Traveling as a missionary through Dubna, Russia in 2010, The Reverend was accidentally exposed to ununseptium (Uus 117), the super heavy artificial element, the heaviest metal on earth. He has an insatiable desire to bring the heaviest metal to all, leading the charge- culminating in a Metaleptic Fit. Rocking his followers with musical influences of Sepultura, Pantera, Deicide and Black Sabbath, Metaleptic Fit’s lyrics incorporate society issues and awareness of the times in which we live, from a first person point of view. And they do it with a menacing but simple manner, as did their influences. Old school metal meets its current makers on this self-titled two track sampler.
You can’t compare and always make out, but with Metaleptic Fit it’s necessary to set them apart from others up to the same mission of sorts. The guitars and drums are a machine gun force, while the vocals are wild and often hard to make out the lyrics. This is not a rare thing in power metal, as it often blends with heavier applications without stepping too far outside the box of accessibility. But you can never fault a band for wanting to set itself apart from what everyone else in the same field is doing. And this could light fires under the right places for anyone.
“Prey On Thee” wastes no time proving that ten-fold, and it just doesn’t quit with its unrelenting groove. He chants with the best of ‘em here and the rest follows. It’s a hodge-podge of divebombing drum patterns in a piledriving fashion (if such a word is appropriate for this brand metal). You can’t tell if the vocals or the backing track came first, and I have always liked that. I give it an extra point for such a result. And this track also has a maniacal ending I also like. And that is a testament to any ears that don’t listen to a lot of this style of metal.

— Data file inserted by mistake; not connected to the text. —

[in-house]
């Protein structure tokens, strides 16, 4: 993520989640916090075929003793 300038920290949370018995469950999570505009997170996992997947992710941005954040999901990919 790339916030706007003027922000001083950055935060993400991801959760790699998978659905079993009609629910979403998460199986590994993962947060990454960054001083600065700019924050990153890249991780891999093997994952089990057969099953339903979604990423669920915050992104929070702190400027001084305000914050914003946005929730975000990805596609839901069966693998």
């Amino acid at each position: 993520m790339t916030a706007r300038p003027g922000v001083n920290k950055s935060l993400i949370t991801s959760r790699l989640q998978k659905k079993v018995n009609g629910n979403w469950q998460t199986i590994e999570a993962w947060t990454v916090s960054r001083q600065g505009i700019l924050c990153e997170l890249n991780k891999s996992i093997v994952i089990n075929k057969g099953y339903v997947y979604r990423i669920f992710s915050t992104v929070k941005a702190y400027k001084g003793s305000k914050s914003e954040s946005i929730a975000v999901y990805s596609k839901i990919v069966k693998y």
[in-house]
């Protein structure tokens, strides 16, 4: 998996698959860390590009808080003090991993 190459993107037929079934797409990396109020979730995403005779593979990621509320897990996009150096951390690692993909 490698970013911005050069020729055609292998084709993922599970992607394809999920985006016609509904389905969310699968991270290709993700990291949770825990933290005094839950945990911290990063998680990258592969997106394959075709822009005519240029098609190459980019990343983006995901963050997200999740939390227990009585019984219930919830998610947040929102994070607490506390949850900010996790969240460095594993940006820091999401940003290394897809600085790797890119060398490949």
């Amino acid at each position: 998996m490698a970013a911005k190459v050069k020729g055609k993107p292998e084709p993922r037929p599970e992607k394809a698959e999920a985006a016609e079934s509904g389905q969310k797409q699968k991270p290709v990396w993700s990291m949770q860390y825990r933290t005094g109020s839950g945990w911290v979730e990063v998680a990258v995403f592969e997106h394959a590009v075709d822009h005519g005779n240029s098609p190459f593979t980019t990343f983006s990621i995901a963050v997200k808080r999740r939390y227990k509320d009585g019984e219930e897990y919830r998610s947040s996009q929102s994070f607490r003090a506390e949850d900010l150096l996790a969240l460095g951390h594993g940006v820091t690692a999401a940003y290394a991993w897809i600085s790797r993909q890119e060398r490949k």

But there is more to it than that, as a message is clearly written in the vocals, and like them or not, it deals with what a song is about. To some it matters the least, to some it can matter a lot more. It depends on how you process the notes, and that is why musicians and fans respond differently to a piece of music. If that helps in anyway, metal is as good a place to apply it as any. I wouldn’t expect to have it or serve it up any other way. Especially when this much care is taken, as you will find the mix to be of the perfect variety. But not everyone’s cup of tea contains the same flavor, so, choice is the ultimate friend.
“She’s Calling Me” gets into a similar groove pattern but it has much more musical and less vocal appeal, although the lyrics do get a point up from me as well. It’s just easier to my ears while it might fall the weaker track to anyone else. I just prefer this one by an edge. It goes the distance between the two tracks to entertain a little better, and end on a softer note. But if I really compared them further, the former track does have a cooler ending by far. But once you do that you’ll find the underlying beauty of both tracks, and enjoy them while the next Mataleptic Fit songs get written, recorded, produced and released.